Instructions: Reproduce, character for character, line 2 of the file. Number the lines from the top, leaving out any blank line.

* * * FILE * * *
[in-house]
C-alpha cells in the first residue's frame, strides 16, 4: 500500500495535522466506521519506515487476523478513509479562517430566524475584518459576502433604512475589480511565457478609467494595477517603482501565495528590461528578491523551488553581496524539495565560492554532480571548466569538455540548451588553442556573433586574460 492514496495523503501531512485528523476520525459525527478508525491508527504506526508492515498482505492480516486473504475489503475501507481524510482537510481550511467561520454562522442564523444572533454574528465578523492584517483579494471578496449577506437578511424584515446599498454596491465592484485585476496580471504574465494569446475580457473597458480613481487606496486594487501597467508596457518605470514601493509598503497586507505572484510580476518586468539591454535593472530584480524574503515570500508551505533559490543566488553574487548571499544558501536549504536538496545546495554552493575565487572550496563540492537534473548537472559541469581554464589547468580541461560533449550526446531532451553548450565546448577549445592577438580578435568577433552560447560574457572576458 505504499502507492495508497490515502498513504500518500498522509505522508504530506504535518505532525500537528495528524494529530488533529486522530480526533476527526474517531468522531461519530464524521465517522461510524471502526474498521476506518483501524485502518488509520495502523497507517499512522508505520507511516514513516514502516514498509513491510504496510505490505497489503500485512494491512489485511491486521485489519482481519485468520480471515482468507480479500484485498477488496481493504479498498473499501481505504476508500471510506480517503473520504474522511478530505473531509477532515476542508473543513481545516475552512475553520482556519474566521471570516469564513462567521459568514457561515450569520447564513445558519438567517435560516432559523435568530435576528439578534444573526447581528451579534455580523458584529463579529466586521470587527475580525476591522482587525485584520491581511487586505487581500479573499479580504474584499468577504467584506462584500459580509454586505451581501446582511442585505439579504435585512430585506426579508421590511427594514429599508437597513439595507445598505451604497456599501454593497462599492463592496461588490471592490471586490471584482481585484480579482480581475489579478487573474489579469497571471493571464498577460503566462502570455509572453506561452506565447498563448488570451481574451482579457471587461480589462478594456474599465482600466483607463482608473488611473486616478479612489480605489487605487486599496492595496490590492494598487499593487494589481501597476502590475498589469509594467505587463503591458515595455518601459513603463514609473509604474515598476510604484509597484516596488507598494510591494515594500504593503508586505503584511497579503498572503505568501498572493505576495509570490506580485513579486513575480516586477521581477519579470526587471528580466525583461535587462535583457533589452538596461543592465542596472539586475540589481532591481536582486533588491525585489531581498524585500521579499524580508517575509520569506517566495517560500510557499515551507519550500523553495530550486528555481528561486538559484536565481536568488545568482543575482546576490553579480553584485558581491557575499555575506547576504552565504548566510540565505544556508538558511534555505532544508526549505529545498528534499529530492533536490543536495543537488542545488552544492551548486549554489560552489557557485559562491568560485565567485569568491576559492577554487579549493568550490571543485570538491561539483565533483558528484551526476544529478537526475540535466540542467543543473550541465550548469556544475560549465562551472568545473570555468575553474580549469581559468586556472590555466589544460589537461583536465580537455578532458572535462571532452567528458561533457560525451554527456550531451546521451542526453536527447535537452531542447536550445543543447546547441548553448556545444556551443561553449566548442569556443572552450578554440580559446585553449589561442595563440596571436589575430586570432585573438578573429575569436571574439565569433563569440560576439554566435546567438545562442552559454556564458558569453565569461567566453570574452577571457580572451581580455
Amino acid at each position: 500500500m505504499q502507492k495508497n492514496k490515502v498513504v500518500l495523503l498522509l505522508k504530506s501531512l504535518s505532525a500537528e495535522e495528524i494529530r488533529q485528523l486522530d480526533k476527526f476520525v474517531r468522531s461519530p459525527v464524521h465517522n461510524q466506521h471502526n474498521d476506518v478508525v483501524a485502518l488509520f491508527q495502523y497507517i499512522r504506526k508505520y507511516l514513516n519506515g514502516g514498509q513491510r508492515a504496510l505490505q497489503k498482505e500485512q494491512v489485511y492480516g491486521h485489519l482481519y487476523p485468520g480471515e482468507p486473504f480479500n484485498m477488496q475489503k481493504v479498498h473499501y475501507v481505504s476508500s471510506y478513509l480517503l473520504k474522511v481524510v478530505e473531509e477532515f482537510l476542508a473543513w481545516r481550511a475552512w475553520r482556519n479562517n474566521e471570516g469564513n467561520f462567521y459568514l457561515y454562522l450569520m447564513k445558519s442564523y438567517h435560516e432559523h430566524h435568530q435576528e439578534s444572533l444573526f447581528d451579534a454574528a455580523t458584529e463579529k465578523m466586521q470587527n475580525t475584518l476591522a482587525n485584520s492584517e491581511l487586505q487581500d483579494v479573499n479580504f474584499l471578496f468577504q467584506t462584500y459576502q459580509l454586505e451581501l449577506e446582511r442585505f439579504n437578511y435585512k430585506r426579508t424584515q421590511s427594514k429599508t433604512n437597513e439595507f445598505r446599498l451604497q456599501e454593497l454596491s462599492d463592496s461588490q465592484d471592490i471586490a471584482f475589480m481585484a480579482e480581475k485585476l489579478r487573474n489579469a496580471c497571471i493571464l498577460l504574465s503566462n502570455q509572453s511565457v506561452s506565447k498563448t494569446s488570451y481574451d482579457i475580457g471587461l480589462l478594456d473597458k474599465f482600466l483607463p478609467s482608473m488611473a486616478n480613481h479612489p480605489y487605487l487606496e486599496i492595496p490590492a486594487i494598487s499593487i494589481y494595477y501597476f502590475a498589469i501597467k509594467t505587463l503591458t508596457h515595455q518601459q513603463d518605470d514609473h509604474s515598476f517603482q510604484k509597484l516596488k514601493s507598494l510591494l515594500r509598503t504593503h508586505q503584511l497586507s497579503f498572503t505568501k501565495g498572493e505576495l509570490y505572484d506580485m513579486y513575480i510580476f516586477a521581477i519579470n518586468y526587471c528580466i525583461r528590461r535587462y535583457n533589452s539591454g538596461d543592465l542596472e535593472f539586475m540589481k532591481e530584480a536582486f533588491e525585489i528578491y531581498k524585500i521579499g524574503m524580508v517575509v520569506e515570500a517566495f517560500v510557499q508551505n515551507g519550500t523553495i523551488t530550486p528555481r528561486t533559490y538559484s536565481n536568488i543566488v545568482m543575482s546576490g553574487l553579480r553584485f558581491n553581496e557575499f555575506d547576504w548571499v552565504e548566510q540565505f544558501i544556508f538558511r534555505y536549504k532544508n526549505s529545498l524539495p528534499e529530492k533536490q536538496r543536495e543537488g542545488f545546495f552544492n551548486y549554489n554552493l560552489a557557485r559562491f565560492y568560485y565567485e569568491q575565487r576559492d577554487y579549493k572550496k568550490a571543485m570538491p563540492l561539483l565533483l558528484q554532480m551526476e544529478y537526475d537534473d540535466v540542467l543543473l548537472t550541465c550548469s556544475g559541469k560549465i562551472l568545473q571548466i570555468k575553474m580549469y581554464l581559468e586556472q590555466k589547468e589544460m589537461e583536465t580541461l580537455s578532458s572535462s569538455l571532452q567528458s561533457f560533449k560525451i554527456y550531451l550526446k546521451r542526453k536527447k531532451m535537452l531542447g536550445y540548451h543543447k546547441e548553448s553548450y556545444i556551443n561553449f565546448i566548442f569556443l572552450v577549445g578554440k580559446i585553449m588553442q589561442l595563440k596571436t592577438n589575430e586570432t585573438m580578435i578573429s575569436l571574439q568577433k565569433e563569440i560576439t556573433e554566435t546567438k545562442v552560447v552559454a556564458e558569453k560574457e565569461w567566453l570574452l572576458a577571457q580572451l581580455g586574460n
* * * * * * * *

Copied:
C-alpha cells in the first residue's frame, strides 16, 4: 500500500495535522466506521519506515487476523478513509479562517430566524475584518459576502433604512475589480511565457478609467494595477517603482501565495528590461528578491523551488553581496524539495565560492554532480571548466569538455540548451588553442556573433586574460 492514496495523503501531512485528523476520525459525527478508525491508527504506526508492515498482505492480516486473504475489503475501507481524510482537510481550511467561520454562522442564523444572533454574528465578523492584517483579494471578496449577506437578511424584515446599498454596491465592484485585476496580471504574465494569446475580457473597458480613481487606496486594487501597467508596457518605470514601493509598503497586507505572484510580476518586468539591454535593472530584480524574503515570500508551505533559490543566488553574487548571499544558501536549504536538496545546495554552493575565487572550496563540492537534473548537472559541469581554464589547468580541461560533449550526446531532451553548450565546448577549445592577438580578435568577433552560447560574457572576458 505504499502507492495508497490515502498513504500518500498522509505522508504530506504535518505532525500537528495528524494529530488533529486522530480526533476527526474517531468522531461519530464524521465517522461510524471502526474498521476506518483501524485502518488509520495502523497507517499512522508505520507511516514513516514502516514498509513491510504496510505490505497489503500485512494491512489485511491486521485489519482481519485468520480471515482468507480479500484485498477488496481493504479498498473499501481505504476508500471510506480517503473520504474522511478530505473531509477532515476542508473543513481545516475552512475553520482556519474566521471570516469564513462567521459568514457561515450569520447564513445558519438567517435560516432559523435568530435576528439578534444573526447581528451579534455580523458584529463579529466586521470587527475580525476591522482587525485584520491581511487586505487581500479573499479580504474584499468577504467584506462584500459580509454586505451581501446582511442585505439579504435585512430585506426579508421590511427594514429599508437597513439595507445598505451604497456599501454593497462599492463592496461588490471592490471586490471584482481585484480579482480581475489579478487573474489579469497571471493571464498577460503566462502570455509572453506561452506565447498563448488570451481574451482579457471587461480589462478594456474599465482600466483607463482608473488611473486616478479612489480605489487605487486599496492595496490590492494598487499593487494589481501597476502590475498589469509594467505587463503591458515595455518601459513603463514609473509604474515598476510604484509597484516596488507598494510591494515594500504593503508586505503584511497579503498572503505568501498572493505576495509570490506580485513579486513575480516586477521581477519579470526587471528580466525583461535587462535583457533589452538596461543592465542596472539586475540589481532591481536582486533588491525585489531581498524585500521579499524580508517575509520569506517566495517560500510557499515551507519550500523553495530550486528555481528561486538559484536565481536568488545568482543575482546576490553579480553584485558581491557575499555575506547576504552565504548566510540565505544556508538558511534555505532544508526549505529545498528534499529530492533536490543536495543537488542545488552544492551548486549554489560552489557557485559562491568560485565567485569568491576559492577554487579549493568550490571543485570538491561539483565533483558528484551526476544529478537526475540535466540542467543543473550541465550548469556544475560549465562551472568545473570555468575553474580549469581559468586556472590555466589544460589537461583536465580537455578532458572535462571532452567528458561533457560525451554527456550531451546521451542526453536527447535537452531542447536550445543543447546547441548553448556545444556551443561553449566548442569556443572552450578554440580559446585553449589561442595563440596571436589575430586570432585573438578573429575569436571574439565569433563569440560576439554566435546567438545562442552559454556564458558569453565569461567566453570574452577571457580572451581580455